Beyond the Gates: A Cemetery Explorer’s Guide to the Old Burying Ground of Groton, MA

December 30, 2020

Beyond the Gates: A Cemetery Explorer’s Guide is a blog hosted by The Friends of Mount Auburn Cemetery written and researched by Corinne Elicone and Zoë G. Burnett. Our intention for this blog is to rediscover the out of the way and obscure graveyards that surround us, as well as to uncover new histories among the more well-trod grounds of prominent burial places. With this blog as a guide, visitors can experience cemeteries in a new way. As important landmarks of cultural heritage, our hope is that interest in these quiet places will help to preserve and educate us about our past and, ultimately, everyone’s shared future.

OLD BURYING GROUND | GROTON, MA (1678)

Just off the main road going through Groton’s historic town center is the Old Burying Ground, where its citizens were buried since 1678, a period from which wooden markers sadly do not survive. In 1694, twenty colonists that perished during an Abeknaki raid on Groton were also interred somewhere in the four acres of hilly, bumpy land that now hosts about three thousand mortal remains.

The earliest death date is 1704, belonging to blacksmith James Prescott (b. 1684) on a stone so repaired and small that it’s quite easy to miss. Please note that a permit is required for grave rubbings, and the uneven ground is perilous to those prone to twisted ankles.

Mary Prescott

The graveyard is, in truth, a veritable candy shop for strange kids who love gravestones. Every socioeconomic class is present in abundance, with so many different types of decoration clustered together, it can at first be difficult to know where to look. Many early examples of the Worcester family style survive, including large format stones nearly two feet tall. Indeed, many examples of tall stones endure, including a four foot tall double headstone of John and Hannah Holdin, both of whom died in 1753. This example is festooned with winged hourglasses, skulls and crossbones, and many figural hearts.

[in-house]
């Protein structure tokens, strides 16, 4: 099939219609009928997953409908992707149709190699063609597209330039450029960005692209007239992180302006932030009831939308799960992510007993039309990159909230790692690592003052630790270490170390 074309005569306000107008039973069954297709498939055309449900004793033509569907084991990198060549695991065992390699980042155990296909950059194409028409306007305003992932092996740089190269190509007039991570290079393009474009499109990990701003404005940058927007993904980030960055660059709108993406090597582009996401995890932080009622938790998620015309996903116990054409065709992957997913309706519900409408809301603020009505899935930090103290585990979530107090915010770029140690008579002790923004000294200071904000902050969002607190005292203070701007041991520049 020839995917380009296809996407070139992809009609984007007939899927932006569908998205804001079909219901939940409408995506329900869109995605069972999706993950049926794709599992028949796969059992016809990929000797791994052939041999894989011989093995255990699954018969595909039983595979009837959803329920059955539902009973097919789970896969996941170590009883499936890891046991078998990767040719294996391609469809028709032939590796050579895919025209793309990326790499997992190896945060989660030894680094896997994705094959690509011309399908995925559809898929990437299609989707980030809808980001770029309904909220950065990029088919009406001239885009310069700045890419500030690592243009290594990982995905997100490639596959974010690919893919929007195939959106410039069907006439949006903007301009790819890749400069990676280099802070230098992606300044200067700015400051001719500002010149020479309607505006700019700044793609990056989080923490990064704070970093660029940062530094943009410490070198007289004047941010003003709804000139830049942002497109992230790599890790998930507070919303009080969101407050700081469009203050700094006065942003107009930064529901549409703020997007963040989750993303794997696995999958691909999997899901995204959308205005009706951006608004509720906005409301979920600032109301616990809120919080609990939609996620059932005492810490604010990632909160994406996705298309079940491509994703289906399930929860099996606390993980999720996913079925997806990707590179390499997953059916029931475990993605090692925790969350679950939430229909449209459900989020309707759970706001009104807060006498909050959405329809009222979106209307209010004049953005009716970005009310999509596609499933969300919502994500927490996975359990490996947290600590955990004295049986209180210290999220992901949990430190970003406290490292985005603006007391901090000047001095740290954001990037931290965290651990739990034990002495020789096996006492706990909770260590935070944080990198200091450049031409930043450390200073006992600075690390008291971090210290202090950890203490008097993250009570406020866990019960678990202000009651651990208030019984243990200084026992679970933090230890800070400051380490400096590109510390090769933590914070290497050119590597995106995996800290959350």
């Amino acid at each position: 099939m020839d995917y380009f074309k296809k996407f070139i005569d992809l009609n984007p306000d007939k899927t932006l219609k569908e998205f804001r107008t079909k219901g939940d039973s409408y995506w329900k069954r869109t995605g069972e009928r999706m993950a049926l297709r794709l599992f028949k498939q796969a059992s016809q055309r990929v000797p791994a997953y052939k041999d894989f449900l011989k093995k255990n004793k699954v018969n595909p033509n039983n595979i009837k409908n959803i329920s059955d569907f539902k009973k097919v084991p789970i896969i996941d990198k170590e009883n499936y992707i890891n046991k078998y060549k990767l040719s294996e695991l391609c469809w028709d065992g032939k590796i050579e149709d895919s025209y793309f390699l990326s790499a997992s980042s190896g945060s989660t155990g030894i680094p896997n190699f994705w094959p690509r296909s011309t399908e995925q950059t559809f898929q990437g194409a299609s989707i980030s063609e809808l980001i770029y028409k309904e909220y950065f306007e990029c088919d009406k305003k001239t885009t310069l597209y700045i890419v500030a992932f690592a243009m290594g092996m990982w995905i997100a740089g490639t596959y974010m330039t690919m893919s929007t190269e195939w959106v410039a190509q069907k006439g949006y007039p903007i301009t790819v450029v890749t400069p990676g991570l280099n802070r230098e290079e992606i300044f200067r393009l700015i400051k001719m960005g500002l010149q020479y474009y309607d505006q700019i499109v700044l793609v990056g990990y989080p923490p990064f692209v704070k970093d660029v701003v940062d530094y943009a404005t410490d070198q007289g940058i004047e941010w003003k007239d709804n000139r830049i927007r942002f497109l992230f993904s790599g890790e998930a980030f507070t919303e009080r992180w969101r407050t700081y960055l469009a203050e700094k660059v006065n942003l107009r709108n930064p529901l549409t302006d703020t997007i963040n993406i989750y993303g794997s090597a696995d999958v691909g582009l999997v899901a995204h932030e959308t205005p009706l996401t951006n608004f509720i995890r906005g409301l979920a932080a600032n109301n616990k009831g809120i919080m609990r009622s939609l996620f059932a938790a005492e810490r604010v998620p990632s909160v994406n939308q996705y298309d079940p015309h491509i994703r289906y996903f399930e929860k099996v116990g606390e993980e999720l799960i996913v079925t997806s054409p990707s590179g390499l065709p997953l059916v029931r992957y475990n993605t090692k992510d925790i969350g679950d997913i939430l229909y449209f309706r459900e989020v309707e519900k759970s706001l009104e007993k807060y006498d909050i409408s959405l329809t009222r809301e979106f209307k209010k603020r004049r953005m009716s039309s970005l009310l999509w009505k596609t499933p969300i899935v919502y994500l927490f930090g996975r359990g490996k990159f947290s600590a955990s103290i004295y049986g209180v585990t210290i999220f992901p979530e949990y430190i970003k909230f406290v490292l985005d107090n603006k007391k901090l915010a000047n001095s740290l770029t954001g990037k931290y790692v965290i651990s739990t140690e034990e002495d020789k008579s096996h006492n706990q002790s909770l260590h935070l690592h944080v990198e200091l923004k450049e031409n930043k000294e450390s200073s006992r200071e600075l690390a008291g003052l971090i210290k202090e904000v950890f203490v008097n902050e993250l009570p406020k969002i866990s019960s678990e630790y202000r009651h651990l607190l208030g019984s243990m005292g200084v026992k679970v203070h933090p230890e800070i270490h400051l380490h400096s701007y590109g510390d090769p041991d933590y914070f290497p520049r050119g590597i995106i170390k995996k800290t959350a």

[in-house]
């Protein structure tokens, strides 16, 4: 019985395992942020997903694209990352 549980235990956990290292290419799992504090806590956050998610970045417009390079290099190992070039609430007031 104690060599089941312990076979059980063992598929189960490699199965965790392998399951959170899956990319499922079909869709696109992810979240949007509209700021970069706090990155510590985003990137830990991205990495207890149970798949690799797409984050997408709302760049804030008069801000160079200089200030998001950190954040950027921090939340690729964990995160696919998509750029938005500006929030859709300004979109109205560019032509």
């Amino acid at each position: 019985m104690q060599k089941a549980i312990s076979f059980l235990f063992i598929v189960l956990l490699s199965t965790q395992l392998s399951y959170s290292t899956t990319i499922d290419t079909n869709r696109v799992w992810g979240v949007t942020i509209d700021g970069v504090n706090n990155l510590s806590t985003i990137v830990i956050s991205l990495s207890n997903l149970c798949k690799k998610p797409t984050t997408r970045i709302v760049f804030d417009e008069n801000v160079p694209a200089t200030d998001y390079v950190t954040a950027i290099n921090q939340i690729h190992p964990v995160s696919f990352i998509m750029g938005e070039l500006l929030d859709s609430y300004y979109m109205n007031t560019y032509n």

More delicate designs survive alongside their hard, menacing forebears. The stone of Joshua Richardson (1772 – 1773) shows the skillful rendering of a charming bird and willow tree, and the swag of John Sheple (1757 – 1809) bears the interestingly abbreviated inscription, “MemeoMori.”

Masonic iconography appears, as do wistful cherubim with painstakingly fine feathers that are often flanked by deep-socketed skulls and crossbones.

The gigantic stone of Colonel John Bulkley (1703 – 1772) accommodates his long epitaph, which is in good company amongst other Harvard alumni and prominent citizens. His remains rest  atop one of the graveyard’s highest points, as though placing himself above the bones of others would make him any less dead.

ABOUT THE AUTHOR

Z.G. Burnett is a writer and editor with a background in early American history and material culture. She has been published by The Attic on Eighth, Ivy-Style, and The Vintage Woman Magazine. Combining her passion for the paranormal and everything pink, Z.G. is currently working on her first personal style guide.

If you are a representative of a cemetery or a cemetery historian and would like to see your cemetery featured in this blog please email Corinne Elicone at celicone@mountauburn.org

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